In 2006, the initial restoration survey ignited a riot. Protesters sacked the mosque’s interior, attacked city buildings and destroyed cars. The uprising was apparently rooted in the simmering tension among the 12,000 townsfolk, particularly the young, who felt forced to live in squalor while the mosque imam and a few prominent families raked in the benefits from tourism.

The frustration seems to have lingered. While the mosque graces the national seal, residents here appear markedly more sullen about tourism than in many other Malian cities. They often glower rather than smile, and they tend to either ask for money or stomp off when cameras are pointed in their direction.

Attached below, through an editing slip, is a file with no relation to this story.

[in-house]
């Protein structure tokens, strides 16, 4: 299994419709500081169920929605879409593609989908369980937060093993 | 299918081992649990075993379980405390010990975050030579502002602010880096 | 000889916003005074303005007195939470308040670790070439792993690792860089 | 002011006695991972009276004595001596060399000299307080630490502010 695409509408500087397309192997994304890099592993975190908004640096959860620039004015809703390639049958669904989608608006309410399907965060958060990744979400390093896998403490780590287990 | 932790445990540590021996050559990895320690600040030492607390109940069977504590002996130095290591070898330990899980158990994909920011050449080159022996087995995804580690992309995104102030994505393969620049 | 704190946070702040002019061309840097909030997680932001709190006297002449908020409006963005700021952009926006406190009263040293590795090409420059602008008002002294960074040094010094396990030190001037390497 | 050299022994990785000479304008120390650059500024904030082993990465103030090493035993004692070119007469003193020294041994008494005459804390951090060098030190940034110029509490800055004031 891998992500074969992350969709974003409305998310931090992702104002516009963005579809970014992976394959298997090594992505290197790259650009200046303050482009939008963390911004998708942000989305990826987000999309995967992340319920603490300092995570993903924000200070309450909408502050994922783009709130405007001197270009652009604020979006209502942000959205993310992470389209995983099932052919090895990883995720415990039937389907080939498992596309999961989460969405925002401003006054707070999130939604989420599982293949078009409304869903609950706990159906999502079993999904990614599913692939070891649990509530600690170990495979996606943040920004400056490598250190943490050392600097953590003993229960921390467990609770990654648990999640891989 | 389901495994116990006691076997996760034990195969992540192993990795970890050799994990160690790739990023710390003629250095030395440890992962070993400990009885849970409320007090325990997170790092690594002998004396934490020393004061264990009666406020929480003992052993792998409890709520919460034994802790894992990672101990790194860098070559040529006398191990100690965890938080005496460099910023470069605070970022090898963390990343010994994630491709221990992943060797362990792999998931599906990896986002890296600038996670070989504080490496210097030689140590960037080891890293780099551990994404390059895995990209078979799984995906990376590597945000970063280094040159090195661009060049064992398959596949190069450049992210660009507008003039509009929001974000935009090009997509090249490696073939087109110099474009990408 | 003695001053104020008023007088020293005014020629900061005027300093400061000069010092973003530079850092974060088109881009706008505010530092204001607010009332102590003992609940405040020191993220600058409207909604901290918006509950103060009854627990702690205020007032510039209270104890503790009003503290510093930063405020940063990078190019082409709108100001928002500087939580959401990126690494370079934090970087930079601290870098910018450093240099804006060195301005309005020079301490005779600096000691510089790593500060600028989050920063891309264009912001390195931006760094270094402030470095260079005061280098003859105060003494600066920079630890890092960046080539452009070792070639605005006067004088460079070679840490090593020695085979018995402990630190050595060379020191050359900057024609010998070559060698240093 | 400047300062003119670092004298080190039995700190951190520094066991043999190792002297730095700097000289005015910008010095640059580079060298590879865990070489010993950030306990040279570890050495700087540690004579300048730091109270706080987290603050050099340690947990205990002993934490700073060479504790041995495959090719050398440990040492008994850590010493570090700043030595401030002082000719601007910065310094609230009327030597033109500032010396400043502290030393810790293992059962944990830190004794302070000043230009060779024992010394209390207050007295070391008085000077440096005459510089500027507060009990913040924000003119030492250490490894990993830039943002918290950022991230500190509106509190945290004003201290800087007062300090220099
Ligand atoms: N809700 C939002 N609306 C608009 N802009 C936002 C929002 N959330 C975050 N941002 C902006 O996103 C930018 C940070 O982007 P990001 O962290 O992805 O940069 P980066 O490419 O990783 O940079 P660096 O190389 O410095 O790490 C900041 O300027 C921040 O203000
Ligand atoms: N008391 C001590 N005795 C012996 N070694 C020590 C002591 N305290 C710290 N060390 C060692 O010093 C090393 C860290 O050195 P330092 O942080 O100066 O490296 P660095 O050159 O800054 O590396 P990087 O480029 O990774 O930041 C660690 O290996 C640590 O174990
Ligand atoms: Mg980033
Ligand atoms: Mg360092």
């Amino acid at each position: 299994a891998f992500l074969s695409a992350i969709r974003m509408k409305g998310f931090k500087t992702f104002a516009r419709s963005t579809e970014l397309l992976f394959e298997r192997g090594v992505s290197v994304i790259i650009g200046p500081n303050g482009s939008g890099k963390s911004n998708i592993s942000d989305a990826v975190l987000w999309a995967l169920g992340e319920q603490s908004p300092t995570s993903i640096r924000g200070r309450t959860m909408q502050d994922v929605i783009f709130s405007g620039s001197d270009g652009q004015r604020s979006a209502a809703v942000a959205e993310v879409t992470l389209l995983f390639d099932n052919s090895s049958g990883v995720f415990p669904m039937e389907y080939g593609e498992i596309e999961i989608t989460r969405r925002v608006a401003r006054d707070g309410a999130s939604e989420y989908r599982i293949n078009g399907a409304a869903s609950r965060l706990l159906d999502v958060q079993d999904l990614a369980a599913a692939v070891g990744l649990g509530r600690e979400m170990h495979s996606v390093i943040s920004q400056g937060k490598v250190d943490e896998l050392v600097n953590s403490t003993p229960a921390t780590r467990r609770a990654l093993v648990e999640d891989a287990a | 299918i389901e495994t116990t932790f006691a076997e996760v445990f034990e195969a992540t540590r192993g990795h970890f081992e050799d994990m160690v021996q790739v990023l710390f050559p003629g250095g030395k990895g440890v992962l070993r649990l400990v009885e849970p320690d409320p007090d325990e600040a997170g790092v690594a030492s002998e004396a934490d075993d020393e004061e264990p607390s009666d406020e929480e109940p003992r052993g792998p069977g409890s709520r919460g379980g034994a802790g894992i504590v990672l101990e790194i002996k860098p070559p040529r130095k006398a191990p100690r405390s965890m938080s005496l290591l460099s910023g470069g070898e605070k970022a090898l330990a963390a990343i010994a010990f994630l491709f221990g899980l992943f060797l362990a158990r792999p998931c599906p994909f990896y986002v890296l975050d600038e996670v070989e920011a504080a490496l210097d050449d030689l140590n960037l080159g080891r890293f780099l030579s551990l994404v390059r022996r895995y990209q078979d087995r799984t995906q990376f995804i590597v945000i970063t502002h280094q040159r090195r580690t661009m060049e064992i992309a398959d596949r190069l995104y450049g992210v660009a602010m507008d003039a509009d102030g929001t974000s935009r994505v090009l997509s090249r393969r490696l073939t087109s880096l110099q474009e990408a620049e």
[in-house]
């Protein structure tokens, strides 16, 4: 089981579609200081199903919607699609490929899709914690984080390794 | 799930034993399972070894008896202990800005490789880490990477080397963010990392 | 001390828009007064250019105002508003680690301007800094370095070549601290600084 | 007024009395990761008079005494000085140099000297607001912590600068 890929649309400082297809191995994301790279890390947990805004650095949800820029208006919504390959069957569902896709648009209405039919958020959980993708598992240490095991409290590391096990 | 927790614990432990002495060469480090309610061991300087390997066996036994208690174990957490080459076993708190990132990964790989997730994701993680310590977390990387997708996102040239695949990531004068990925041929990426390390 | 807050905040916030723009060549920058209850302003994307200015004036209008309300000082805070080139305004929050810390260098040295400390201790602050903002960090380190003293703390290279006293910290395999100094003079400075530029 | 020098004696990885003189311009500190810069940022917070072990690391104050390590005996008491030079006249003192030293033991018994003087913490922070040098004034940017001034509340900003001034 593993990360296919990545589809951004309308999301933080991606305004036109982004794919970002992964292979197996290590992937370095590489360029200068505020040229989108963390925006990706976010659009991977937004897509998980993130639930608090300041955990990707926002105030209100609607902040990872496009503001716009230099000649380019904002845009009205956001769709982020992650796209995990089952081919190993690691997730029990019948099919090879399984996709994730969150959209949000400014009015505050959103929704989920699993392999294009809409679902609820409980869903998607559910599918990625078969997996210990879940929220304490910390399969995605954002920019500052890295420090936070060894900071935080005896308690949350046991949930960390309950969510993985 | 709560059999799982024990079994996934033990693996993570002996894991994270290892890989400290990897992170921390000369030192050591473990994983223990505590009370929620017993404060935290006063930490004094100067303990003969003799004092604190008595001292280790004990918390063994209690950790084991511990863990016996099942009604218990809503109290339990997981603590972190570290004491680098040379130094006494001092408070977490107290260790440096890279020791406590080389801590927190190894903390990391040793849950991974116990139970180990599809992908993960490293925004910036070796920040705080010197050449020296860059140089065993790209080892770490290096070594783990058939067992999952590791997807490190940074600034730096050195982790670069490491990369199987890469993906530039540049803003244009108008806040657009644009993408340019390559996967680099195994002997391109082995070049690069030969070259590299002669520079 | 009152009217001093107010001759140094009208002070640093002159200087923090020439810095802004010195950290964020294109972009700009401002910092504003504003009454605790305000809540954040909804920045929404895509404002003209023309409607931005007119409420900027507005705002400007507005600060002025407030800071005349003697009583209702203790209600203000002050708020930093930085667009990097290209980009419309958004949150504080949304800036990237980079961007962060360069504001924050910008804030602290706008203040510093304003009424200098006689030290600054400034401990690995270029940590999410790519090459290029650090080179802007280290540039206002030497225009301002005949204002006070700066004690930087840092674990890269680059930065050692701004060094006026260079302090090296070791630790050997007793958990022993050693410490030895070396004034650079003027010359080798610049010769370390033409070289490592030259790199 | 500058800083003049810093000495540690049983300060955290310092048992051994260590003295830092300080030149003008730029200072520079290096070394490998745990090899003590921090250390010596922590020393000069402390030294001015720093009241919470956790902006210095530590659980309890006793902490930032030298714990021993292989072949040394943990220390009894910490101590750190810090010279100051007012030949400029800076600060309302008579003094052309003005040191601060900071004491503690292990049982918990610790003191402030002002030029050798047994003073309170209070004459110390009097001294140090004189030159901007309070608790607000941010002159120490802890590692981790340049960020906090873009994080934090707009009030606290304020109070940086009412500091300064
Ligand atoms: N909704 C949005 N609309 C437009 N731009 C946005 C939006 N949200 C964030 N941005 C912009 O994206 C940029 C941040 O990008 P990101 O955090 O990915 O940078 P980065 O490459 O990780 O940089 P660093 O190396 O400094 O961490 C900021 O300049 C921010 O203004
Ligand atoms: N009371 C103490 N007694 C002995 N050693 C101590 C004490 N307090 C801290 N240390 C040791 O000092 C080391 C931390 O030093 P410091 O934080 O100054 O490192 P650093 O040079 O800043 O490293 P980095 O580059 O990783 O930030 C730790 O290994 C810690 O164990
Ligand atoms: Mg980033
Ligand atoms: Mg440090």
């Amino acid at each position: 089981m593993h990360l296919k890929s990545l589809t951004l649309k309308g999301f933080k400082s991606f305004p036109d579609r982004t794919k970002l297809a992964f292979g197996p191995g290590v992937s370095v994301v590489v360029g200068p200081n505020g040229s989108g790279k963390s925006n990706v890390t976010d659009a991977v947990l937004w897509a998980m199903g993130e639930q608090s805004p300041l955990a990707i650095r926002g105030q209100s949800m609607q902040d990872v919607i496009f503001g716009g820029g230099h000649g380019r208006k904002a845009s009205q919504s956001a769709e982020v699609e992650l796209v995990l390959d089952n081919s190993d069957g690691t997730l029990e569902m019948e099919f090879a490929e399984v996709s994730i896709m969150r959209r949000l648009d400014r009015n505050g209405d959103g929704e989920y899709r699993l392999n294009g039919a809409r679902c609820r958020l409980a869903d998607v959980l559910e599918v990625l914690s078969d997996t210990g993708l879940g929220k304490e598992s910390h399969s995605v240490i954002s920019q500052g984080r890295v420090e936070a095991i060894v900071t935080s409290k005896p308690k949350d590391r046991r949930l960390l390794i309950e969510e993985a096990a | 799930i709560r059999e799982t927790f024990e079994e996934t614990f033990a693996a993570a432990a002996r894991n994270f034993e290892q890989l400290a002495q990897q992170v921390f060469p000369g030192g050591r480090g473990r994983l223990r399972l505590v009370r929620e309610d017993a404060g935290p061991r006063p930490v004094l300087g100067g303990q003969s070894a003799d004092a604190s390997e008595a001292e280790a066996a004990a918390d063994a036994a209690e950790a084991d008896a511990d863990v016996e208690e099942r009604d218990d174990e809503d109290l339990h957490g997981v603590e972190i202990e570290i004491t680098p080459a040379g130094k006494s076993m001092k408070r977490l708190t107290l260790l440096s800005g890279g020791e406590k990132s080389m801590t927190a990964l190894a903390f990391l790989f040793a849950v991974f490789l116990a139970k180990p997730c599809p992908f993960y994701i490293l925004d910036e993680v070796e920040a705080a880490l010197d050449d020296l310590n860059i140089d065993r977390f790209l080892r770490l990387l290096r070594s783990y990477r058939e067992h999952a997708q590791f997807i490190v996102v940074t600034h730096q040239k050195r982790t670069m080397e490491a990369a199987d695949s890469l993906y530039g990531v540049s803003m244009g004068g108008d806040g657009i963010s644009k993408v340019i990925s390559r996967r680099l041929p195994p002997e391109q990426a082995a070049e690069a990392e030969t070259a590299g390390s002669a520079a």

With the mosque restoration nearing completion, the town is focusing attention on other critical problems — raw sewage and the restoration of the nearly 2,000 houses.

“There is a kind of tension, a difficulty that has to be resolved by not locking people into the traditional and authentic architecture,” said Samuel Sidibé, the director of Mali’s National Museum in Bamako, the capital…

For full story, click here.